“In an orchestra setting, instead of being nervous, I’m much more excited because I’m really happy being able to play on stage with all these amazing people that share the same passion as me,” Iris Chen ‘26 said. “We would laugh at our mistakes and have fun, so on stage, it was just a fun experience to show everyone what we’ve been doing.” 

Besides Symphony No. 2, their performance included Orchid by Yukiko Nishimura, a slow and peaceful lyrical composition, and Taifu by Chris Pilsner, a piece with a mixture of slow and fast note passages. The opening of Taifu is mysterious and peaceful, which quickly lead to loud, aggressive sounds from different instruments. Students emphasized the frequent sudden changes of dynamics to mimic the irregular patterns of a storm and finish with intensity.  

“[Taifu] stood out to me because the other two pieces had one mood,” Chen said. “There was a fast piece and then there was a slow piece, but I felt like Taifu had variation in moods.” 

With just three days together, performers tried to maximize the time spent with each other and their pieces. On the day of the concert, students rehearsed for hours together in the morning and noon before taking their skills to the stage in the evening. 

“[Region 26] means a lot to me because with a lot of experience playing violin, you start to enjoy music and appreciate music more,” Taehyun Kim ‘27 said. “Honestly, I was pretty tired, but since [the performance] was the last run-through of the pieces, I gave it my all. The chance to play with skilled individuals and a very prepared and well-known conductor, and everyone playing in the same fashion is really nice and a really good experience.”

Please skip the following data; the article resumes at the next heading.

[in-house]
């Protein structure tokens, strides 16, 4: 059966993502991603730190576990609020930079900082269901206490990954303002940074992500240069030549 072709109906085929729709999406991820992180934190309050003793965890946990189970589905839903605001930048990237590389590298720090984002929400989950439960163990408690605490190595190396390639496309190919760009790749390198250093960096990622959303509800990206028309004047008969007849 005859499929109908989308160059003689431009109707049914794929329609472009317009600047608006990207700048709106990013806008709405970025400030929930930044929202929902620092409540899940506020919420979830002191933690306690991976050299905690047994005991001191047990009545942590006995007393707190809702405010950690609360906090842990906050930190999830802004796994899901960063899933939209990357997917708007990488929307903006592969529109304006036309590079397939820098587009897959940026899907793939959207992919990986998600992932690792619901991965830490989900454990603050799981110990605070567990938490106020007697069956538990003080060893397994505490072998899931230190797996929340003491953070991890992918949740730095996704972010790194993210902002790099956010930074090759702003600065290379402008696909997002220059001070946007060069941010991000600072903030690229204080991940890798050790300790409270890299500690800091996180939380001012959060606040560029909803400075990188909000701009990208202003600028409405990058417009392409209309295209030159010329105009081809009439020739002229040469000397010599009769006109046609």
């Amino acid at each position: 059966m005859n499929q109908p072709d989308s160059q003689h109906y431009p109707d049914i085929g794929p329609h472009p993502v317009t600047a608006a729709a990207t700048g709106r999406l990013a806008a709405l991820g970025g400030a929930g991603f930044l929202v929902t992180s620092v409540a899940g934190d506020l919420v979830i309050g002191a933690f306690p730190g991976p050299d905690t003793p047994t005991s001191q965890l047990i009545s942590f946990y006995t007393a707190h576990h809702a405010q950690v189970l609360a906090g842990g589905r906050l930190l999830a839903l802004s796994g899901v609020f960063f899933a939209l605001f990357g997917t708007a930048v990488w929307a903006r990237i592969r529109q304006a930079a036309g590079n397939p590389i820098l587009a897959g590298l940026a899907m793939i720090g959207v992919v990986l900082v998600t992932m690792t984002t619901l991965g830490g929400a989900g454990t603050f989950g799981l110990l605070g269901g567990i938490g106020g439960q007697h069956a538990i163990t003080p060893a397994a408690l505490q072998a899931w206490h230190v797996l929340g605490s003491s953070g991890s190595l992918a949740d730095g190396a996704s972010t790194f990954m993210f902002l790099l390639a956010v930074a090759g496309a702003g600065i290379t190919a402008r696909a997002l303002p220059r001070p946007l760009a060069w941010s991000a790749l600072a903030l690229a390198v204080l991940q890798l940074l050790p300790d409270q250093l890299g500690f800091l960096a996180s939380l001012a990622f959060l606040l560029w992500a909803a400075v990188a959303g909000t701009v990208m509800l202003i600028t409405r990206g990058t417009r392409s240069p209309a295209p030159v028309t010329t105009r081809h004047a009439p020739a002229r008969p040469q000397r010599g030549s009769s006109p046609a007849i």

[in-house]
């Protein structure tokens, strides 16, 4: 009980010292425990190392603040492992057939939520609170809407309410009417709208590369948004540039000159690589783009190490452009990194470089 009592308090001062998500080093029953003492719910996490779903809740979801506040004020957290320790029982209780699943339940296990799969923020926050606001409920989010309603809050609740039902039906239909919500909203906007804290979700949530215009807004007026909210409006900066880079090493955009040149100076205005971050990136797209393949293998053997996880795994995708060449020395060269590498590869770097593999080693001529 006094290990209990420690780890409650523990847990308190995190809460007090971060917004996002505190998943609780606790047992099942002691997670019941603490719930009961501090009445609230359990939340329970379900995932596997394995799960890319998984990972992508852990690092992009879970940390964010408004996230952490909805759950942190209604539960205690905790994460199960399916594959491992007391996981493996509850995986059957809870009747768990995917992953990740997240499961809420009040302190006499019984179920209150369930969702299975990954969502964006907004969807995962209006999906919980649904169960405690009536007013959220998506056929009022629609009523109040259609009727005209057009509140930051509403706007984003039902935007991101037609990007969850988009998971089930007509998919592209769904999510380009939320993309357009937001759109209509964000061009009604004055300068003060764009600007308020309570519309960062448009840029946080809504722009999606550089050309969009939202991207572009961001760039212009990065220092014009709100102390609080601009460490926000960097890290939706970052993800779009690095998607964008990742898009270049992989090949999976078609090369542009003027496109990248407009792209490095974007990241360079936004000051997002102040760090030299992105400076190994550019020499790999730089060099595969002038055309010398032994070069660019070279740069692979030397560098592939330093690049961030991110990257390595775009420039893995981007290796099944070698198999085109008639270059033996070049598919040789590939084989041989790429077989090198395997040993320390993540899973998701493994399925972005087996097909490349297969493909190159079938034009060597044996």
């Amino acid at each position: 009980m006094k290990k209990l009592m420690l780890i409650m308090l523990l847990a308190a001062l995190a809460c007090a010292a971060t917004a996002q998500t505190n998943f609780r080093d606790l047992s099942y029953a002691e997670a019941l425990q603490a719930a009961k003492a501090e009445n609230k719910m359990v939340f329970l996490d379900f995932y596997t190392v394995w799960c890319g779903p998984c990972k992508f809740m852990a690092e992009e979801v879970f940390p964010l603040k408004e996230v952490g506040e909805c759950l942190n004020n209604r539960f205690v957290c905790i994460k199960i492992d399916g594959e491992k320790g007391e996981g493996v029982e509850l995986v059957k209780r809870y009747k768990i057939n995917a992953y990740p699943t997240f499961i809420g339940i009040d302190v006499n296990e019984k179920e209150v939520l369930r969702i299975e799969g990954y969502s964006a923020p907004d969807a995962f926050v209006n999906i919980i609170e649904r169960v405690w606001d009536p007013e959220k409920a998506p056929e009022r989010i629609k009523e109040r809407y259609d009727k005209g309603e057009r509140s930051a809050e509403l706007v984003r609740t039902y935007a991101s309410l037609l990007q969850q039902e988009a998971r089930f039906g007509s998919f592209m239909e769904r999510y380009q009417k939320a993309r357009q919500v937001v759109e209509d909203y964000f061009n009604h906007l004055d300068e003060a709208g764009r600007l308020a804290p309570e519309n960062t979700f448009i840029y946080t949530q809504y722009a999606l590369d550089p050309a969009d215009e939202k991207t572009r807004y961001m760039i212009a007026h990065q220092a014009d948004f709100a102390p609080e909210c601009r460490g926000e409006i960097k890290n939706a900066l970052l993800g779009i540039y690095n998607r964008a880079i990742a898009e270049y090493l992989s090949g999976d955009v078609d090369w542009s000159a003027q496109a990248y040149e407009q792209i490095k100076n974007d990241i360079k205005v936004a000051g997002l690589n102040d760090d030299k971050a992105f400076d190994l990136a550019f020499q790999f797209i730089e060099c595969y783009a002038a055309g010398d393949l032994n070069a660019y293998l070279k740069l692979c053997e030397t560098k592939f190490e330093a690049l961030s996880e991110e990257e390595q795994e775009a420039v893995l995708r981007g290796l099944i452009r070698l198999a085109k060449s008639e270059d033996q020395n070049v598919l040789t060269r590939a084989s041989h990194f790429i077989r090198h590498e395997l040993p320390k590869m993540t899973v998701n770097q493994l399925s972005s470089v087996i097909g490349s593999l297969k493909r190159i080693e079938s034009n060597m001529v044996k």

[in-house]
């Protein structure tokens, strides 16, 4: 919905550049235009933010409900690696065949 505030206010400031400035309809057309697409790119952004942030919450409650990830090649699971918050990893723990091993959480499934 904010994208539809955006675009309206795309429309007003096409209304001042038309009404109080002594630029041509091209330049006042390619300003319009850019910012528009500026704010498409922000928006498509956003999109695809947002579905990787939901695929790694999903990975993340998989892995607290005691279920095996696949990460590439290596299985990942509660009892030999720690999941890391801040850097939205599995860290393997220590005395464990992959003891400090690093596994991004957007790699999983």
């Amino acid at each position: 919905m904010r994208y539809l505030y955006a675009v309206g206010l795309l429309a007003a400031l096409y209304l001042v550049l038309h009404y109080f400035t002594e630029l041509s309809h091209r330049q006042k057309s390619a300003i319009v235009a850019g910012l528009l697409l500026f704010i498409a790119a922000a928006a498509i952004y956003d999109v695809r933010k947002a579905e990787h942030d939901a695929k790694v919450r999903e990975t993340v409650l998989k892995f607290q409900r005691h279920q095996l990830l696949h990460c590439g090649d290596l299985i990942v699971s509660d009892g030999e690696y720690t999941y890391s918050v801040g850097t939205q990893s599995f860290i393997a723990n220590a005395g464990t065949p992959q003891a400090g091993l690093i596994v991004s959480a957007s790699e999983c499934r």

Elevating the audience with Hungarian Dance No. 1 by Johannes Brahms, Dr. Jacob Harrison led the full orchestra through the fierce, quick-paced composition. With a combination of band and orchestra students, each section had something interesting to add to the complicated rhythms and texture. 

“My favorite piece was Hungarian Dance No.1 because I just really like that style of playing,” Yochen Zhong ‘24 said. “It’s kind of free, the tempo changes abruptly, and there’s really rapid dynamic changes [making it feel] really exciting to rehearse and play.”  

Ending the concert with a composition inspired by Spanish folk melodies, Nikolai Rimsky-Korsakov’s Capriccio Espagnol featured many different dynamics and sounds, with students demonstrating the variations of technique and texture used in advanced classical music. Though a long piece, performers were able to reflect the emotions of Capriccio Espagnol while enjoying the moment. 

“When you perform, you shouldn’t focus on being perfect,” Zhong said. “You should focus on telling a story, and that’s what I’ve been beginning to realize.”

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About the Contributor
Chloe Oakley, Campus News Editor
Class of 2025 Looking forward to another year as a part of Student Press, I am especially excited to be serving as Campus News Editor for an organization I so cherish. Beyond an obvious love for writing, my primary interests include literature and music. In the rare moments you find me outside the newsroom, I am likely hiking, fulfilling my love for coffee, or escaping into a thriller novel.

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  • D

    Darren LiuDec 7, 2023 at 10:41 pm

    great 1st story, sis’
    — ur bro